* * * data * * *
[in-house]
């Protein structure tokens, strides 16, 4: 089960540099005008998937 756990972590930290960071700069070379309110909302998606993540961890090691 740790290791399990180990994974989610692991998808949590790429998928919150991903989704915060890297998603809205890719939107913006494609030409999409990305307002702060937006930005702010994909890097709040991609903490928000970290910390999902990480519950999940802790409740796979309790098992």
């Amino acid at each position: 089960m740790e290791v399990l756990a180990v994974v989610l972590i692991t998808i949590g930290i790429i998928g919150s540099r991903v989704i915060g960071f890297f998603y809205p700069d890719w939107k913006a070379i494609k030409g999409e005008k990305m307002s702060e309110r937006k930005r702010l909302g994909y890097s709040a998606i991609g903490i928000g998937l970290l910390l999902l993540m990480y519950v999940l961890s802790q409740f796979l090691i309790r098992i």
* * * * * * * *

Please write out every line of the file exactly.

[in-house]
């Protein structure tokens, strides 16, 4: 089960540099005008998937 756990972590930290960071700069070379309110909302998606993540961890090691 740790290791399990180990994974989610692991998808949590790429998928919150991903989704915060890297998603809205890719939107913006494609030409999409990305307002702060937006930005702010994909890097709040991609903490928000970290910390999902990480519950999940802790409740796979309790098992």
């Amino acid at each position: 089960m740790e290791v399990l756990a180990v994974v989610l972590i692991t998808i949590g930290i790429i998928g919150s540099r991903v989704i915060g960071f890297f998603y809205p700069d890719w939107k913006a070379i494609k030409g999409e005008k990305m307002s702060e309110r937006k930005r702010l909302g994909y890097s709040a998606i991609g903490i928000g998937l970290l910390l999902l993540m990480y519950v999940l961890s802790q409740f796979l090691i309790r098992i």